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Google Warning Against Letting Your Search Results Get Indexed
The days of doing a Google search that brings up results leading to search results from other sites are heading for a close. Matt Cutts, in his
Search Results In Search Results post today, points out a change to Google’s guidelines that shows a crackdown on this type of material may begin. More about what I’m talking about below, plus the question of whether Google should do the same with paid listings.
Over time, more and more pages seem to show up in Google search results that are merely lists of search results from those sites. To illustrate this,
consider a search for dvd players:
In the screenshot above, you can see links to BizRate, Shopping.com and Amazon that I’ve outlined in red. Each of those pages has one thing in common. The “content” is simply a list of all the DVD players they currently have for sale.
Matt’s post suggests that Google’s going to take a harder line against picking up content like this — that material that is nothing but a bunch of
search results. The new Google guidelines on inclusion of search results content say:
Use robots.txt to prevent crawling of search results pages or other auto-generated pages that don’t add much value for users coming from search engines.
Does failing to do this mean your pages will get pulled? Well, this is a “technical guidelines” of the type designed to help site owners understand how
to get indexed. In contrast, there are also “quality guidelines” where Google spells out stuff that will get you removed. Both types of guidelines are listed on the overall Webmaster Guidelines page. But while this material may not have been put under the quality guidelines, the tone of Matt’s post plus his statement there:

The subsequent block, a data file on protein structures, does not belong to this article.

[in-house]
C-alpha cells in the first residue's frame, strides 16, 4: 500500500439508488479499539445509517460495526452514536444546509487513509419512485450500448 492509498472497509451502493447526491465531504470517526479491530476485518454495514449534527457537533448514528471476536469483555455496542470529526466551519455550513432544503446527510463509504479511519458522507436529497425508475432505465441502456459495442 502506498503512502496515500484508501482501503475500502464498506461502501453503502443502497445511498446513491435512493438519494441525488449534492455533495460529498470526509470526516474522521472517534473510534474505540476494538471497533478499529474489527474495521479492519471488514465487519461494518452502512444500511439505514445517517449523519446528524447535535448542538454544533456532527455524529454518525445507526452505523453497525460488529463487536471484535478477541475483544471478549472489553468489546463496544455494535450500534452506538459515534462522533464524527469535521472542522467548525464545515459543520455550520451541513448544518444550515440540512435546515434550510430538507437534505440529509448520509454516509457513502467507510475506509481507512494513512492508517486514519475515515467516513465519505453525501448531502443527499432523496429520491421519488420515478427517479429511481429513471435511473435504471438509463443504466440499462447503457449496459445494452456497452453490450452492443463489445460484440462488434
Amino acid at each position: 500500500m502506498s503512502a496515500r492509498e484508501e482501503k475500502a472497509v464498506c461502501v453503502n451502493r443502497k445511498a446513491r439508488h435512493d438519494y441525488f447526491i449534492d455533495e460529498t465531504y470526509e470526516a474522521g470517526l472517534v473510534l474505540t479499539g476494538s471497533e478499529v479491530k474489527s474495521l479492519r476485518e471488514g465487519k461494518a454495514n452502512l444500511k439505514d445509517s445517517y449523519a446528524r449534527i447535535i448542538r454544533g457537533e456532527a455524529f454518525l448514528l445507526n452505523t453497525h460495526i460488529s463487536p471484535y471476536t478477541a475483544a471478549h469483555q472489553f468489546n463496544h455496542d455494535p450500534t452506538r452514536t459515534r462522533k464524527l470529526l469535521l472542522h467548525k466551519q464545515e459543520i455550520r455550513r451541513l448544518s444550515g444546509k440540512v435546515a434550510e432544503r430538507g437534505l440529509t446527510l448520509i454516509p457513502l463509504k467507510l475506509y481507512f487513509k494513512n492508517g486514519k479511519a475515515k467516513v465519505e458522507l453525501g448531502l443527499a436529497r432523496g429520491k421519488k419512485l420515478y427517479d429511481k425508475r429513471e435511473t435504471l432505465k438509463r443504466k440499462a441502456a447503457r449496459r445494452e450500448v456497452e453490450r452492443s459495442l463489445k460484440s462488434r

It’s still good to clarify that Google does reserve the right to take action to reduce search results (and proxied copies of websites) in our own search results.
Pretty much tells me it’s not something Google wants people doing anymore.
Now let me start on how you might comply with the new guideline, and the difficulty with it in some cases, beginning with Google itself. At Google, when you do a search, the URL changes to something like this:
See the parts in bold? All searches at Google go in the /search area. It’s not actually a physical area at Google. There is no “/search” directory on
the server holding all these answers. It’s simply something Google does to make it easier to track search queries. The query terms themselves are shown after the “q=” part.
In general, these queries would never show up in any search engine results, not even Google. That’s because search engines don’t come to search boxes and start entering words randomly. They follow links. So the only way they get to a page of search results is if there’s a link that will generate them.
Oops! The example above is a link that generates search results. That’s why Google prevents the page from being indexed by doing this in its
The part in bold says that nothing in the /search area should get spidered. The first line makes this applicable to all search engines.
Now let’s look at Search Engine Land. You can search here, too. When you do, the search looks like this: